While the pro-Kurdish People’s Democracy Party (HDP) is poised to challenge the 10% electoral threshold in the June elections, Erdogan – who is supposed to be the impartial president – uses the language of fear, threatening those who would vote for the HDP with a possible civil war. There have already been several incidents where supporters of the HDP were forced into a confrontation with security forces; fortunately violence was avoided due to cool headedness of the HDP officials. Erdogan, very much like Milosevic of the late eighties, aimed to capitulate his iron grip on power through politics of fear only speeding the breakup of Yugoslavia and then Serbia. Erdogan is a politician who surprised many with his sudden changes of position and managed to turn his political fortunes with his keen political instincts might have gone too far this time. It is not clear whether Erdogan could retract from his hardline nationalist position into a more democratic one.

Lesson Two – confronting the international community might be rewarding in the short run but it always bites back

Turkey and Turkish society has a long history of suspicion against critique from the international community. This is partly the legacy of the long breakup of Ottoman Empire, where the Sublime Porte was under the constant oversight of the concert of Europe and the Russian Empire. The independence of Greece, Serbia and the rest is remembered as a result of international meddling into Ottoman affairs. Erdogan is very well aware of this still too powerful collective memory and is intentionally manipulating the Turkish society’s public psyche against any demands for democratization and political liberalization as a British or German conspiracy (not Russian, as he maintains cozy trade relations with Putin). This is quiet a U-turn if one considers it was Erdogan himself who has implemented pro-EU liberalization reforms between 2002-2005 to finally receive the EU-candidate status. It is frustrating that the EU has maltreated Turkey over the decades, but this is hardly any reason to legitimize authoritarian measures such as the new Public Security Law, curiously reminiscent of the 1933 Ermächtigungsgesetz law in Germany. Turkish officials are facing more scrutiny and criticism than ever.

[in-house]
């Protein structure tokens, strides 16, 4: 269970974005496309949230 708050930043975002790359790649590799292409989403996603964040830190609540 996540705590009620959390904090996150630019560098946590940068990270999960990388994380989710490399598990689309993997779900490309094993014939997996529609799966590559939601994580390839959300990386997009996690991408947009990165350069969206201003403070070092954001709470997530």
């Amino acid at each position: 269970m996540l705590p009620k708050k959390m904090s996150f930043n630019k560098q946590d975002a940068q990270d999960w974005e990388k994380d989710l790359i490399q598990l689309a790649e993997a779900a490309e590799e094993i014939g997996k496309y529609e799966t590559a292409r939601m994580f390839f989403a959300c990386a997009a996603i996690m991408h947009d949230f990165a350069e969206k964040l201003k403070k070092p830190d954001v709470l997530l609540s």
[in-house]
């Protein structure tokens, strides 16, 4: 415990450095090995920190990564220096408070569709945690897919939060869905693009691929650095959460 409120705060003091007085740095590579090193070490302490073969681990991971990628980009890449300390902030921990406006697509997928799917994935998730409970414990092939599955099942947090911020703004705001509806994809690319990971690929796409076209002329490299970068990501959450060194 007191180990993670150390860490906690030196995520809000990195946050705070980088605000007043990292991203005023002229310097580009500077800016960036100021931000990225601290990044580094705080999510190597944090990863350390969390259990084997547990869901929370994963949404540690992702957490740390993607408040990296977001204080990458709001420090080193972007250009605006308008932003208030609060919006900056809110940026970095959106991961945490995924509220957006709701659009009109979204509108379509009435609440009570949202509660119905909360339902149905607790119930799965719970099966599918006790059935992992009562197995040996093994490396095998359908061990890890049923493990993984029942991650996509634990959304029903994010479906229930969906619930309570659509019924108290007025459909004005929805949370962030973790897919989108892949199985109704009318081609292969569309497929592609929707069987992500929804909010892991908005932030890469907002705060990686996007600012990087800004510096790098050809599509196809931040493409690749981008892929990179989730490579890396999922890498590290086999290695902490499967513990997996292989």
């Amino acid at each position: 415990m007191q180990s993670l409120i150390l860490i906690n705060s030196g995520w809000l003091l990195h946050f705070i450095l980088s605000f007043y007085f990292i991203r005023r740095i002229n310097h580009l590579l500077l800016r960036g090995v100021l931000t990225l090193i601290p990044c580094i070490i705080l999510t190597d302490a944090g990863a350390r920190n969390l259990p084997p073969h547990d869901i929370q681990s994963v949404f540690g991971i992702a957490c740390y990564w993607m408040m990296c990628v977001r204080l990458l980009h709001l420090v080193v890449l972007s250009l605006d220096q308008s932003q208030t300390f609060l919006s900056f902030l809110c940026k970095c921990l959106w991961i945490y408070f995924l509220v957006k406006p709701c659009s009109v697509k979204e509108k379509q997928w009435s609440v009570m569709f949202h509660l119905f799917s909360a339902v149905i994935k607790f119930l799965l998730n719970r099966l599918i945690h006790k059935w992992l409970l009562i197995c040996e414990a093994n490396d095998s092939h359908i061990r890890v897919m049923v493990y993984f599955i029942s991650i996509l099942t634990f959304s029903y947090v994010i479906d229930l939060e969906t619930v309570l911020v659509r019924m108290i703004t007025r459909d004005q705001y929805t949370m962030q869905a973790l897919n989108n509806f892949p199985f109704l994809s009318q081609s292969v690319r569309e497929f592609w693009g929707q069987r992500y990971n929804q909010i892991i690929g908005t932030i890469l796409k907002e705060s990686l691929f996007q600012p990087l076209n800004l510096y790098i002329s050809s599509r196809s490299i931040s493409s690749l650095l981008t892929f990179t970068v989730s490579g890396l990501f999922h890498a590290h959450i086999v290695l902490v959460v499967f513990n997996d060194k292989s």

Moreover, the rhetoric employed by Erdogan and his appointed prime minister, Ahmet Davutoglu, constantly reminds their religious-nationalist constituency of how the Western world is conspiring against Turkey’s unstoppable rise as a world power, and how the opposition groups such as independent journalists, university students, the enigmatic Gulen movement, independent workers’ unions are all collaborating with the west. It was not surprising how the Erdogan-controlled media once likened the mass protest events of Gezi Park in June 2013 to that of the Otpor movement that brought Milosevic down. Instead of stepping on the brakes on EU reforms and reversing back to authoritarianism, the Turkish government needs to once again start focusing on drafting an inclusive and liberal constitution once the elections are over. Otherwise constant confrontation with imagined enemies of the west would further weaken the stability of the economy and hurt the life standards of the new conservative middle class.

To be continued

Dr. Ulas Doga Eralp is a scholar and practitioner of international conflict, human rights, development and democratization. He has a PhD from the School for Conflict Analysis and Resolution from George Mason University, and currently works as a Professorial Lecturer at the International Peace and Conflict Resolution Program of the School of International Service (SIS) at American University in Washington, DC.